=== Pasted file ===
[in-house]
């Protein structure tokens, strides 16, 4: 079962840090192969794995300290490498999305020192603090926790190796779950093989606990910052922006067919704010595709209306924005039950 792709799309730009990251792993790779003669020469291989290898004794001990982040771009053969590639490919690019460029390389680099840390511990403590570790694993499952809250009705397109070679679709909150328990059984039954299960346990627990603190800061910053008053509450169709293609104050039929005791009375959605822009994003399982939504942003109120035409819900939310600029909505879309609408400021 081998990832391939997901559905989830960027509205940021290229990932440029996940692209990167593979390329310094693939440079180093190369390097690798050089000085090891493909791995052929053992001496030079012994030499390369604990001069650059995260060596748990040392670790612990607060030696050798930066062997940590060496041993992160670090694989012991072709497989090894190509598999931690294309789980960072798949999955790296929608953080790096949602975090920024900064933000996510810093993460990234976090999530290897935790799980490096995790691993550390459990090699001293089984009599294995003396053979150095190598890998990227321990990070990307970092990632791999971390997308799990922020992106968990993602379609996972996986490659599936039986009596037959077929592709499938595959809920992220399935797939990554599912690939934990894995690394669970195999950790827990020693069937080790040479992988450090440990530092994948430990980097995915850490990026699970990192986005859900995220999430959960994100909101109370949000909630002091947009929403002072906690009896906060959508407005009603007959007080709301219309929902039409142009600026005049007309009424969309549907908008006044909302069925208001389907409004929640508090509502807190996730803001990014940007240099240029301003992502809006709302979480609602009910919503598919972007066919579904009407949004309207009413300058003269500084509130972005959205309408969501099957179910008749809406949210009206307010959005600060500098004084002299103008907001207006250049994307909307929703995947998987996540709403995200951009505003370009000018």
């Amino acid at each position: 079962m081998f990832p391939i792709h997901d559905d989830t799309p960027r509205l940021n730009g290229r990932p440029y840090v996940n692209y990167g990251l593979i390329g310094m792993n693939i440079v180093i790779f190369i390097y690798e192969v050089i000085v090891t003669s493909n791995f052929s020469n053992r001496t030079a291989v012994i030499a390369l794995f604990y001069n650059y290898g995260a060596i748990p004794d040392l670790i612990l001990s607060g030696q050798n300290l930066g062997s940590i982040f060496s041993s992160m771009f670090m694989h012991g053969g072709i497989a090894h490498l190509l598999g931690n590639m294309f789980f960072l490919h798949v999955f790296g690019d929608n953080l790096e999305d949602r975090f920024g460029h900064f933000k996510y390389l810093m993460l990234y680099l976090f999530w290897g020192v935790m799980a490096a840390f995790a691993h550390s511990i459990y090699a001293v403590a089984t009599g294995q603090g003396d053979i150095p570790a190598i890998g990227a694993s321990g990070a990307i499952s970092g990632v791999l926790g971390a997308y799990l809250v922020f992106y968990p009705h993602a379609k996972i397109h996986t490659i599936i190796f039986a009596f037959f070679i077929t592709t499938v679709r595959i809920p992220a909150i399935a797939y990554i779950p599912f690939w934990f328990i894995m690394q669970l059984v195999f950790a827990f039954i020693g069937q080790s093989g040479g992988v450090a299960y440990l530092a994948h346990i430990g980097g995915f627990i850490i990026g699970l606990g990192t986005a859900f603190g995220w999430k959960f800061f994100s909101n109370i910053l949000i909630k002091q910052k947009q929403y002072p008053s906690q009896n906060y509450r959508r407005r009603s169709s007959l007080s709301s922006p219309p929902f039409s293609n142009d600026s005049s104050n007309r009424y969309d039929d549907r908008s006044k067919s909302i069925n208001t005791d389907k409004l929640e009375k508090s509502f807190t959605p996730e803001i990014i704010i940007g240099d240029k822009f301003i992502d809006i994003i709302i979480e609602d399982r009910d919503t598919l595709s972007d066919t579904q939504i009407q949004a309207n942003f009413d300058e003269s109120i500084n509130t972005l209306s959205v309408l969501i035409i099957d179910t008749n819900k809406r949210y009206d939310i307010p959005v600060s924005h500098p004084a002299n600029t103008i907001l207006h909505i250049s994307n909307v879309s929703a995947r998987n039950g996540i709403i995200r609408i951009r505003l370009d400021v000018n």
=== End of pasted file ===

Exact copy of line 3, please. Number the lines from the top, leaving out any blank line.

């Amino acid at each position: 079962m081998f990832p391939i792709h997901d559905d989830t799309p960027r509205l940021n730009g290229r990932p440029y840090v996940n692209y990167g990251l593979i390329g310094m792993n693939i440079v180093i790779f190369i390097y690798e192969v050089i000085v090891t003669s493909n791995f052929s020469n053992r001496t030079a291989v012994i030499a390369l794995f604990y001069n650059y290898g995260a060596i748990p004794d040392l670790i612990l001990s607060g030696q050798n300290l930066g062997s940590i982040f060496s041993s992160m771009f670090m694989h012991g053969g072709i497989a090894h490498l190509l598999g931690n590639m294309f789980f960072l490919h798949v999955f790296g690019d929608n953080l790096e999305d949602r975090f920024g460029h900064f933000k996510y390389l810093m993460l990234y680099l976090f999530w290897g020192v935790m799980a490096a840390f995790a691993h550390s511990i459990y090699a001293v403590a089984t009599g294995q603090g003396d053979i150095p570790a190598i890998g990227a694993s321990g990070a990307i499952s970092g990632v791999l926790g971390a997308y799990l809250v922020f992106y968990p009705h993602a379609k996972i397109h996986t490659i599936i190796f039986a009596f037959f070679i077929t592709t499938v679709r595959i809920p992220a909150i399935a797939y990554i779950p599912f690939w934990f328990i894995m690394q669970l059984v195999f950790a827990f039954i020693g069937q080790s093989g040479g992988v450090a299960y440990l530092a994948h346990i430990g980097g995915f627990i850490i990026g699970l606990g990192t986005a859900f603190g995220w999430k959960f800061f994100s909101n109370i910053l949000i909630k002091q910052k947009q929403y002072p008053s906690q009896n906060y509450r959508r407005r009603s169709s007959l007080s709301s922006p219309p929902f039409s293609n142009d600026s005049s104050n007309r009424y969309d039929d549907r908008s006044k067919s909302i069925n208001t005791d389907k409004l929640e009375k508090s509502f807190t959605p996730e803001i990014i704010i940007g240099d240029k822009f301003i992502d809006i994003i709302i979480e609602d399982r009910d919503t598919l595709s972007d066919t579904q939504i009407q949004a309207n942003f009413d300058e003269s109120i500084n509130t972005l209306s959205v309408l969501i035409i099957d179910t008749n819900k809406r949210y009206d939310i307010p959005v600060s924005h500098p004084a002299n600029t103008i907001l207006h909505i250049s994307n909307v879309s929703a995947r998987n039950g996540i709403i995200r609408i951009r505003l370009d400021v000018n």